By Jonnelle Marte
(Reuters) - The Federal Reserve's decision to cut interest rates on Wednesday for the second time this year could have wide-ranging implications for consumers' wallets.
The Fed cut its benchmark rate by one quarter of a percentage point to a range of 1.75% to 2%, in a move that was widely expected as the Fed attempts to extend the economic recovery and combat low inflation. When officials cut rates in July, for the first time since 2008, they framed the decision as an effort to protect the economy from potential headwinds, including a prolonged trade war with China, low business investment and a slowdown in manufacturing.
Broader impacts of the Fed's decision to stop raising rates and start cutting them this year are already being felt across the economy. Investors anticipated that the Fed would cut further, lowering yields on bonds, and reducing mortgage rates.
Here is a look at how the Fed's latest rate cut could affect people buying homes, paying off debt and saving for retirement.
Mortgage rates, which are influenced indirectly by the Fed and investors' expectations for the economy, have already been falling. The most recent rate cut from the Fed could bring those rates down further. The average rate on a 30-year fixed-rate mortgage was 3.56% as of last week, compared with 4.60% a year ago, according to Freddie Mac. Lower rates make it an appealing time for homeowners to refinance their mortgages.
Lower rates can also give home buyers more purchasing power. At a 5% interest rate on a 30-year mortgage, a buyer making a $1,000 monthly payment can afford a house worth $186,282, according to estimates from LendingTree.com, a housing website.
If the rate drops to 4%, that same monthly payment would support a home worth $209,461, or an increase of about $23,000. This can be good news for people who are struggling to find homes in their price range, said Tendayi Kapfidze, chief economist for LendingTree.com. But it can also help drive prices higher at a time when there is a shortage of affordable homes.
"Lower rates make things more affordable today," said Kapfidze. "But I think in the long run, their impact on increasing home prices ultimately pushes out some people from the market."
Banks were slow to bump up the rates they pay on savings accounts despite the nine interest rate hikes pushed out by the Fed from the end of 2015 to the end of 2018. The main exception has been online savings accounts, which frequently pay interest rates north of 2%.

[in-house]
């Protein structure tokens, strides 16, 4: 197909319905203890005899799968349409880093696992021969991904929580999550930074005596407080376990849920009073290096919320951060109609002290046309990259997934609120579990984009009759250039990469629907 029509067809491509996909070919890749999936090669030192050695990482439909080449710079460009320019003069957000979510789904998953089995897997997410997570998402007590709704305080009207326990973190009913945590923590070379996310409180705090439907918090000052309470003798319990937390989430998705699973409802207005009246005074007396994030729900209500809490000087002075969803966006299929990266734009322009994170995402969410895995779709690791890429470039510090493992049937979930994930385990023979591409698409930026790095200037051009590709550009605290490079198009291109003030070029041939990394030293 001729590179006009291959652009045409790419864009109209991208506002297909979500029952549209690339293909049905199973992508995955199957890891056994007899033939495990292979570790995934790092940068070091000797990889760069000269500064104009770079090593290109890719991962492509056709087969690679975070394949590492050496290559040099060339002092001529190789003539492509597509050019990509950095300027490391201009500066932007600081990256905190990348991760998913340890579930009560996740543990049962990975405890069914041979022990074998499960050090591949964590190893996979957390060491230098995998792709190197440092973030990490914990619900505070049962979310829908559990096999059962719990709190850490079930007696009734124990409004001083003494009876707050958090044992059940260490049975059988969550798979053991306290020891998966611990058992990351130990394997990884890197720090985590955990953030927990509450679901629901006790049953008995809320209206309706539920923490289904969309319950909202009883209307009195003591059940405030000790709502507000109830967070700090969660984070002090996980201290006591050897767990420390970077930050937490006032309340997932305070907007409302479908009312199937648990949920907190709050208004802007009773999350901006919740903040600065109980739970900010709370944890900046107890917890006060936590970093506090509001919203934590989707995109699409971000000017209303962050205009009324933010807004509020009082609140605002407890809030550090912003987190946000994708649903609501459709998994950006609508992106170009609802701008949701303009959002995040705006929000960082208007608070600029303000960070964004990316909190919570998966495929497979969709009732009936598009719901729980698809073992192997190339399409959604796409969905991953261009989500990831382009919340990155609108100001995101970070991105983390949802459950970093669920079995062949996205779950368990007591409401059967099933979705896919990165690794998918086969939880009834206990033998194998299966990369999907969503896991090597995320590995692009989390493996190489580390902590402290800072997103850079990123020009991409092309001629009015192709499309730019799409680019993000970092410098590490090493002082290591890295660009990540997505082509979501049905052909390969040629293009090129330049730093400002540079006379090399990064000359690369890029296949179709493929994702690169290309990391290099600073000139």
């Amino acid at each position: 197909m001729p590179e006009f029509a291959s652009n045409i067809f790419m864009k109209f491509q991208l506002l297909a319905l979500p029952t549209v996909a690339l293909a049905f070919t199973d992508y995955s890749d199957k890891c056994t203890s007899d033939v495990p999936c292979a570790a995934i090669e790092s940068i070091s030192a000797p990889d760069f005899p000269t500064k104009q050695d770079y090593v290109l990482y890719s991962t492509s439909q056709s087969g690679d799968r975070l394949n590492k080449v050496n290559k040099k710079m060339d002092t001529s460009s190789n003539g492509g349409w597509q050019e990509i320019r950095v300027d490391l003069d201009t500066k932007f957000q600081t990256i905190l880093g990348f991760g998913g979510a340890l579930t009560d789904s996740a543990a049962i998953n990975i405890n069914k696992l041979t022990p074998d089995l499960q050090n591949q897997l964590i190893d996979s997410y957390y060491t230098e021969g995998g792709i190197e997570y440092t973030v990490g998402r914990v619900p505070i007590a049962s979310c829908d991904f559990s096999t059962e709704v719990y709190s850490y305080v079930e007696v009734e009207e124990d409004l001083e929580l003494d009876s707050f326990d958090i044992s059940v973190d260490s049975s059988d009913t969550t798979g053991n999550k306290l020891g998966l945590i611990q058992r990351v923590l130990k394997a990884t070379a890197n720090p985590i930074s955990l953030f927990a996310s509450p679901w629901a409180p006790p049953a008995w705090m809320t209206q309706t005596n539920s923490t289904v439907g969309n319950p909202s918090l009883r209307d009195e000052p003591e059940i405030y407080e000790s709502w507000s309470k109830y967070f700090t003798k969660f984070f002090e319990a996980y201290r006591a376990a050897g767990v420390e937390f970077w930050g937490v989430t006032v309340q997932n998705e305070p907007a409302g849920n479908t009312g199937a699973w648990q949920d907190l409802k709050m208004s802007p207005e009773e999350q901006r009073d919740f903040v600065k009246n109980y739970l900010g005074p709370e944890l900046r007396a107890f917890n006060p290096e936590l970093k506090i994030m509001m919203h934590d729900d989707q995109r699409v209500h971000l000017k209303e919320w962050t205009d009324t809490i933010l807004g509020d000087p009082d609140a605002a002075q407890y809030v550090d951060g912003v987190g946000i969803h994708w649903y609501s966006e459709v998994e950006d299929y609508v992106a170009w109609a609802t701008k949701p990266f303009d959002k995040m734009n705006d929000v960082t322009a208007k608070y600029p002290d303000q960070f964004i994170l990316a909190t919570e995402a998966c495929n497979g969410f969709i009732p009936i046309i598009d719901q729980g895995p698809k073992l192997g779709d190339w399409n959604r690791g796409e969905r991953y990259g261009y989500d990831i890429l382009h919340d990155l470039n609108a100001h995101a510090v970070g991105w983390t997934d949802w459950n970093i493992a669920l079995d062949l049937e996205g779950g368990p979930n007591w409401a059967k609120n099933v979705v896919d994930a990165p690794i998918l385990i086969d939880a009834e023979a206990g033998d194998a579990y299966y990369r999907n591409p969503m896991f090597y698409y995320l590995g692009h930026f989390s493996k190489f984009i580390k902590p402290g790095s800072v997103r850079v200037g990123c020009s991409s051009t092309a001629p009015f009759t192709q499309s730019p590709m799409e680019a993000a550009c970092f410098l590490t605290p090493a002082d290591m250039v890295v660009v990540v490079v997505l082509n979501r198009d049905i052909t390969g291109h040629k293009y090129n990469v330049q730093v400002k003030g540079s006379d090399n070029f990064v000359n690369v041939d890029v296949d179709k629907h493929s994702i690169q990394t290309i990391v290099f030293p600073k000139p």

But online banks could reduce those interest payments if the Fed continues to cut rates. Consumers worried about low rates could put a portion of their savings in a one-year certificate of deposit, which pays up to 2.5%, said Ken Tumin, founder of DepositAccounts.com, which compares deposit rates from banks and credit unions. But some savers may not want to lock up their savings for much longer than a year on the chance that the economy avoids a recession and interest rates start to rise again, he said.
With interest rates on credit cards near record highs, a drop of 0.25 percentage point likely will not offer much relief to people struggling to pay off their debt, said Greg McBride, chief financial analyst for Bankrate.com.
The good news is that lower rates mean consumers with strong credit scores should still have access to credit cards offering zero percent interest on balance transfers, said Matt Schulz, chief industry analyst for CompareCards.com, a credit comparison site. Moving credit card debt onto an account that does not charge interest can help some borrowers reduce their balance more quickly, he said.
The interest rate reduction from the Fed is not likely to have a huge effect on the cost of a car. For example, a reduction of 0.25 percentage point on a five-year auto loan for a new $25,000 car would lead to savings of about $3 a month, according to an auto loan calculator from LendingTree.com https://www.lendingtree.com/auto/calculators/payment.
But lower interest rates should give consumers more leverage to ask for a better deal - either on the price of the car or the interest rate on the loan, Kapfidze says. That's because car manufacturers have some wiggle room in the interest rate they charge to consumers, with some car makers using lower rates as a way to entice buyers to snap up cars in lower demand.
The Fed's pivot from tightening monetary policy last year to lowering rates this summer helped push the stock market to record highs this year. Reaction to any further rate cuts from the Fed will depend on whether investors believe the U.S. economy is headed into a recession. Stock markets tend to rise after "insurance" cuts from the Fed, or periods when officials lower rates to address economic concerns but the economy is not in a recession.
Stock markets could fare well in a scenario where the Fed cuts rates for the second time in an "insurance" cycle and avoids a recession. The Dow Jones Industrial Average has typically risen an average of 20% one year after a second rate cut during such an easing cycle, according to Ned Davis Research. Stock market performance can falter if there is an economic downturn.
(Reporting by Jonnelle Marte amd Lewis Krauskopf; Editing by Heather Timmons and Leslie Adler)